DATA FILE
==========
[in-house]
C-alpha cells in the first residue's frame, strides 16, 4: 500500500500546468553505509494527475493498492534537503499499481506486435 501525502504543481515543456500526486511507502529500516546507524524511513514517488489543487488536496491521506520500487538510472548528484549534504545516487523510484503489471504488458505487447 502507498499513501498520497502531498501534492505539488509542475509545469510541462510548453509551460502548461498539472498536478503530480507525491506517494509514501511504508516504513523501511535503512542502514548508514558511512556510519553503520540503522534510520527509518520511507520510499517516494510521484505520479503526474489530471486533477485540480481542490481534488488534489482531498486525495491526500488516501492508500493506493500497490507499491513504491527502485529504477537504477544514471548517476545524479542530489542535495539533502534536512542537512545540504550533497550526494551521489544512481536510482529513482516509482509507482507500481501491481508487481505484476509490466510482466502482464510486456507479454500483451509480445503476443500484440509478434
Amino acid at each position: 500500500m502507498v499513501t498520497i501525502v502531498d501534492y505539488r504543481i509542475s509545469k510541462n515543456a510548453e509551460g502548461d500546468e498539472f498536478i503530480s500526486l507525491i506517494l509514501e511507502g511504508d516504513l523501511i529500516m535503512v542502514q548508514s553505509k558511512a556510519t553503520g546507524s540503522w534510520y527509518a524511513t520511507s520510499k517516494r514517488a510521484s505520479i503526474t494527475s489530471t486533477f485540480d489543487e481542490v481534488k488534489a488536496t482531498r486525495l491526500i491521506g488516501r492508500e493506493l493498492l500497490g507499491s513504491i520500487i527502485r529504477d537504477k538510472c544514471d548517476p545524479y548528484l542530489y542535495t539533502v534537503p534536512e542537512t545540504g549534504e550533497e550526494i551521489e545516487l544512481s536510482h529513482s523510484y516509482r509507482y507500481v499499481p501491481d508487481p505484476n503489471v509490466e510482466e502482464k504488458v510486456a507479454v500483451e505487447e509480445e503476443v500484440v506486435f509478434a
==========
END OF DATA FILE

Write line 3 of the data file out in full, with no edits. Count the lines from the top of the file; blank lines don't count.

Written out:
Amino acid at each position: 500500500m502507498v499513501t498520497i501525502v502531498d501534492y505539488r504543481i509542475s509545469k510541462n515543456a510548453e509551460g502548461d500546468e498539472f498536478i503530480s500526486l507525491i506517494l509514501e511507502g511504508d516504513l523501511i529500516m535503512v542502514q548508514s553505509k558511512a556510519t553503520g546507524s540503522w534510520y527509518a524511513t520511507s520510499k517516494r514517488a510521484s505520479i503526474t494527475s489530471t486533477f485540480d489543487e481542490v481534488k488534489a488536496t482531498r486525495l491526500i491521506g488516501r492508500e493506493l493498492l500497490g507499491s513504491i520500487i527502485r529504477d537504477k538510472c544514471d548517476p545524479y548528484l542530489y542535495t539533502v534537503p534536512e542537512t545540504g549534504e550533497e550526494i551521489e545516487l544512481s536510482h529513482s523510484y516509482r509507482y507500481v499499481p501491481d508487481p505484476n503489471v509490466e510482466e502482464k504488458v510486456a507479454v500483451e505487447e509480445e503476443v500484440v506486435f509478434a